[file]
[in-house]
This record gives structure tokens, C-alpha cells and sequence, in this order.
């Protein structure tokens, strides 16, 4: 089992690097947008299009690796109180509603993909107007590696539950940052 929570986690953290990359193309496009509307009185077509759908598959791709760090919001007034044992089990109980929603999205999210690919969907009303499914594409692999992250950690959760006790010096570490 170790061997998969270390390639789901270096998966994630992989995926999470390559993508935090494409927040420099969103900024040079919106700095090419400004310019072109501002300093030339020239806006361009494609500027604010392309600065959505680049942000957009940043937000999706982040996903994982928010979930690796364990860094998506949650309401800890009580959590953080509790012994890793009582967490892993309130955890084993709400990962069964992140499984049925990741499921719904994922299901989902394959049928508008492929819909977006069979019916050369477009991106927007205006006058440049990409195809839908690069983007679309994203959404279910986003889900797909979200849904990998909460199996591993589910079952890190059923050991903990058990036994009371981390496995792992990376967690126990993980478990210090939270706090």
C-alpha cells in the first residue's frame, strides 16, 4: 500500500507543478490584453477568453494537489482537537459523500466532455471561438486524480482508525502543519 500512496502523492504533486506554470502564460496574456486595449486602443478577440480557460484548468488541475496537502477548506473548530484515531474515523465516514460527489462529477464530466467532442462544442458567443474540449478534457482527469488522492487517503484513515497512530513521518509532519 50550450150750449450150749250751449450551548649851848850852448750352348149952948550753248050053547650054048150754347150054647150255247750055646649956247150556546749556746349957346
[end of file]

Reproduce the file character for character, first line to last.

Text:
[in-house]
This record gives structure tokens, C-alpha cells and sequence, in this order.
């Protein structure tokens, strides 16, 4: 089992690097947008299009690796109180509603993909107007590696539950940052 929570986690953290990359193309496009509307009185077509759908598959791709760090919001007034044992089990109980929603999205999210690919969907009303499914594409692999992250950690959760006790010096570490 170790061997998969270390390639789901270096998966994630992989995926999470390559993508935090494409927040420099969103900024040079919106700095090419400004310019072109501002300093030339020239806006361009494609500027604010392309600065959505680049942000957009940043937000999706982040996903994982928010979930690796364990860094998506949650309401800890009580959590953080509790012994890793009582967490892993309130955890084993709400990962069964992140499984049925990741499921719904994922299901989902394959049928508008492929819909977006069979019916050369477009991106927007205006006058440049990409195809839908690069983007679309994203959404279910986003889900797909979200849904990998909460199996591993589910079952890190059923050991903990058990036994009371981390496995792992990376967690126990993980478990210090939270706090």
C-alpha cells in the first residue's frame, strides 16, 4: 500500500507543478490584453477568453494537489482537537459523500466532455471561438486524480482508525502543519 500512496502523492504533486506554470502564460496574456486595449486602443478577440480557460484548468488541475496537502477548506473548530484515531474515523465516514460527489462529477464530466467532442462544442458567443474540449478534457482527469488522492487517503484513515497512530513521518509532519 50550450150750449450150749250751449450551548649851848850852448750352348149952948550753248050053547650054048150754347150054647150255247750055646649956247150556546749556746349957346